Or fragments of the day's intense serene;
Working mosaic on their Parian floors.
And, day and night, aloof, from the high towers
And terraces, the Earth and Ocean seem
To sleep in one another's arms, and dream                       
Of waves, flowers, clouds, woods, rocks, and all that we
Read in their smiles, and call reality.

  This isle and house are mine, and I have vow'd
Thee to be lady of the solitude. [11]
And I have fitted up some chambers there                      
Looking towards the golden Eastern air,
And level with the living winds, which flow
Like waves above the living waves below.
I have sent books and music there, and all
Those instruments with which high Spirits call              
The future from its cradle, and the past
Out of its grave, and make the present last
In thoughts and joys which sleep, but cannot die,
Folded within their own eternity.
Our simple life wants little, and true taste                     
Hires not the pale drudge Luxury to waste
The scene it would adorn, and therefore still,
Nature with all her children haunts the hill.
The ring-dove, in the embowering ivy, yet
Keeps up her love-lament, and the owls flit                   
Round the evening tower, and the young stars glance
Between the quick bats in their twilight dance;
The spotted deer bask in the fresh moonlight
Before our gate, and the slow, silent night
Is measur'd by the pants of their calm sleep.                  
Be this our home in life, and when years heap
Their wither'd hours, like leaves, on our decay,
Let us become the overhanging day,
The living soul of this Elysian isle,
Conscious, inseparable, one. Meanwhile                       
We two will rise, and sit, and walk together,
Under the roof of blue Ionian weather,
And wander in the meadows, or ascend
The mossy mountains, where the blue heavens bend
With lightest winds, to touch their paramour;                 
Or linger, where the pebble-paven shore,
Under the quick, faint kisses of the sea,
Trembles and sparkles as with ecstasy —
Possessing and possess'd by all that is
Within that calm circumference of bliss,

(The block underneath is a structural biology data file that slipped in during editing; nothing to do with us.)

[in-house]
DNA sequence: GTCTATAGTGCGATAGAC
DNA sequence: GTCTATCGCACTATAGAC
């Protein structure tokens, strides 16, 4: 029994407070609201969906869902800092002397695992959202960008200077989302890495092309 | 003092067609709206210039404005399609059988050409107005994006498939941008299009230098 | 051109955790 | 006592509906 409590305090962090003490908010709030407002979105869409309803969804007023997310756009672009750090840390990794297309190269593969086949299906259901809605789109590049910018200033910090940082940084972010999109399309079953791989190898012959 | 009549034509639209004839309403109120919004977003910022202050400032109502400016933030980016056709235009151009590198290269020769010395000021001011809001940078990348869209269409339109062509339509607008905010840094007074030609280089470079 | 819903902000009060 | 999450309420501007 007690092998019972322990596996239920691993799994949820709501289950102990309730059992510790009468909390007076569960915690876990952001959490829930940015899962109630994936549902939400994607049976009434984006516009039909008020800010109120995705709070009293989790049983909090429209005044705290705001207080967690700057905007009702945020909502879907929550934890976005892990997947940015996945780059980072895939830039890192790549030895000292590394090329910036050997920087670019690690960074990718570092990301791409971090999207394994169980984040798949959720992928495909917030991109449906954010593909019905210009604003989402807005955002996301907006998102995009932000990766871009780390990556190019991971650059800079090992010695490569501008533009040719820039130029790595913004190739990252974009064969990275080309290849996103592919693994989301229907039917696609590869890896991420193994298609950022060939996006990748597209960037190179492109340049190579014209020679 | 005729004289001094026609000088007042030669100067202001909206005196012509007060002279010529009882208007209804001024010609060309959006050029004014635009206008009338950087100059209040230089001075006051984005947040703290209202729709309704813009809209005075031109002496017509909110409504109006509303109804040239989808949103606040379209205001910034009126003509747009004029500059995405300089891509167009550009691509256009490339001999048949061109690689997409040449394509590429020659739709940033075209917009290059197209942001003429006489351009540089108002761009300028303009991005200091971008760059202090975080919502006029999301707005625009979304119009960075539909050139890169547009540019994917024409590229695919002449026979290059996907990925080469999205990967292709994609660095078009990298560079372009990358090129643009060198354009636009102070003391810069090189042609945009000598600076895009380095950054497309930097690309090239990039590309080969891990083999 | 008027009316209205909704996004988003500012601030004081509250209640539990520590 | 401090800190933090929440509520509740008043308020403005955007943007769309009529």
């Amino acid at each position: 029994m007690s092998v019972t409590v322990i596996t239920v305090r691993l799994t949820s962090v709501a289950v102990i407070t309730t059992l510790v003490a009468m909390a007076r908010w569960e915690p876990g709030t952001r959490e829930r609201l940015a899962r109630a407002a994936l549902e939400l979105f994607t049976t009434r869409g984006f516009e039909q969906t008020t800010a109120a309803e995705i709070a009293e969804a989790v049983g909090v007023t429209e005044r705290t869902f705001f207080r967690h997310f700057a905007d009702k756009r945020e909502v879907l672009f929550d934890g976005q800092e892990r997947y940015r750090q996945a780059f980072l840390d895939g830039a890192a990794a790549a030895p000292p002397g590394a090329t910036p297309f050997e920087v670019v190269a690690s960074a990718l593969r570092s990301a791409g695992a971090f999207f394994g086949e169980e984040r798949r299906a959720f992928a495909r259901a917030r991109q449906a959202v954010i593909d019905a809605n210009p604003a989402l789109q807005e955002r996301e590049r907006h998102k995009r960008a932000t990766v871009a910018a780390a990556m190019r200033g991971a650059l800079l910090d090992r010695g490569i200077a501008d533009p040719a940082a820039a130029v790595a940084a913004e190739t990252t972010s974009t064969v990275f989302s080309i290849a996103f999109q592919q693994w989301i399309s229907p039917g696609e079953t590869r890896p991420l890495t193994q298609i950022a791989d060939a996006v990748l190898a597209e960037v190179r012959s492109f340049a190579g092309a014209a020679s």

And by each other, till to love and live
Be one: or, at the noontide hour, arrive
Where some old cavern hoar seems yet to keep
The moonlight of the expir'd night asleep,
Through which the awaken'd day can never peep;          
A veil for our seclusion, close as night's,
Where secure sleep may kill thine innocent lights;
Sleep, the fresh dew of languid love, the rain
Whose drops quench kisses till they burn again.
And we will talk, until thought's melody                          
Become too sweet for utterance, and it die
In words, to live again in looks, which dart [12]
With thrilling tone into the voiceless heart,
Harmonizing silence without a sound.
Our breath shall intermix, our bosoms bound,               
And our veins beat together; and our lips
With other eloquence than words, eclipse
The soul that burns between them, and the wells
Which boil under our being's inmost cells,
The fountains of our deepest life, shall be                      
Confus'd in Passion's golden purity,
As mountain-springs under the morning sun.
We shall become the same, we shall be one
Spirit within two frames, oh! wherefore two?
One passion in twin-hearts, which grows and grew, [13]     
Till like two meteors of expanding flame,
Those spheres instinct with it become the same,
Touch, mingle, are transfigur'd; ever still
Burning, yet ever inconsumable:
In one another's substance finding food,                   
Like flames too pure and light and unimbu'd